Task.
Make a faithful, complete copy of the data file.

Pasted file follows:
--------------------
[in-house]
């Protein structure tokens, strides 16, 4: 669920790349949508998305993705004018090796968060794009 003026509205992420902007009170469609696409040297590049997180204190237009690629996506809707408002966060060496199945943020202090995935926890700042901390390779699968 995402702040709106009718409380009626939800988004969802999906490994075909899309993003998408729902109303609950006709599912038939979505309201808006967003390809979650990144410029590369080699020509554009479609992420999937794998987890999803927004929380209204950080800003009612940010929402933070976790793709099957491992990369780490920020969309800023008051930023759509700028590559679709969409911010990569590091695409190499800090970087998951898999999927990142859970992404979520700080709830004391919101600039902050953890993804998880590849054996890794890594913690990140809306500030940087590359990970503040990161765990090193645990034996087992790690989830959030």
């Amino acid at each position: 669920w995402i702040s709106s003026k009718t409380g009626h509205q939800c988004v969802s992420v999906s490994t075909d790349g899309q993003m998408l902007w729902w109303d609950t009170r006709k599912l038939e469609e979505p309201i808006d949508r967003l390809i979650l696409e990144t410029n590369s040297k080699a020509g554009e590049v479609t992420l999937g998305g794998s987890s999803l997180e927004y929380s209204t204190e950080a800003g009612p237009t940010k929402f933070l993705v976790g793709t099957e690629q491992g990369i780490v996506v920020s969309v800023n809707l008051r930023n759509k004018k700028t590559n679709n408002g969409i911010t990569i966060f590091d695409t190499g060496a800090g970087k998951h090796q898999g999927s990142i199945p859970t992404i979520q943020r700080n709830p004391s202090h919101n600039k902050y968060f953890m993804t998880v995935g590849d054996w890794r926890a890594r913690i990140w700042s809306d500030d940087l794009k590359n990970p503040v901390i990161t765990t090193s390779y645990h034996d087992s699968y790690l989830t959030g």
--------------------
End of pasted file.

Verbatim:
[in-house]
């Protein structure tokens, strides 16, 4: 669920790349949508998305993705004018090796968060794009 003026509205992420902007009170469609696409040297590049997180204190237009690629996506809707408002966060060496199945943020202090995935926890700042901390390779699968 995402702040709106009718409380009626939800988004969802999906490994075909899309993003998408729902109303609950006709599912038939979505309201808006967003390809979650990144410029590369080699020509554009479609992420999937794998987890999803927004929380209204950080800003009612940010929402933070976790793709099957491992990369780490920020969309800023008051930023759509700028590559679709969409911010990569590091695409190499800090970087998951898999999927990142859970992404979520700080709830004391919101600039902050953890993804998880590849054996890794890594913690990140809306500030940087590359990970503040990161765990090193645990034996087992790690989830959030």
């Amino acid at each position: 669920w995402i702040s709106s003026k009718t409380g009626h509205q939800c988004v969802s992420v999906s490994t075909d790349g899309q993003m998408l902007w729902w109303d609950t009170r006709k599912l038939e469609e979505p309201i808006d949508r967003l390809i979650l696409e990144t410029n590369s040297k080699a020509g554009e590049v479609t992420l999937g998305g794998s987890s999803l997180e927004y929380s209204t204190e950080a800003g009612p237009t940010k929402f933070l993705v976790g793709t099957e690629q491992g990369i780490v996506v920020s969309v800023n809707l008051r930023n759509k004018k700028t590559n679709n408002g969409i911010t990569i966060f590091d695409t190499g060496a800090g970087k998951h090796q898999g999927s990142i199945p859970t992404i979520q943020r700080n709830p004391s202090h919101n600039k902050y968060f953890m993804t998880v995935g590849d054996w890794r926890a890594r913690i990140w700042s809306d500030d940087l794009k590359n990970p503040v901390i990161t765990t090193s390779y645990h034996d087992s699968y790690l989830t959030g």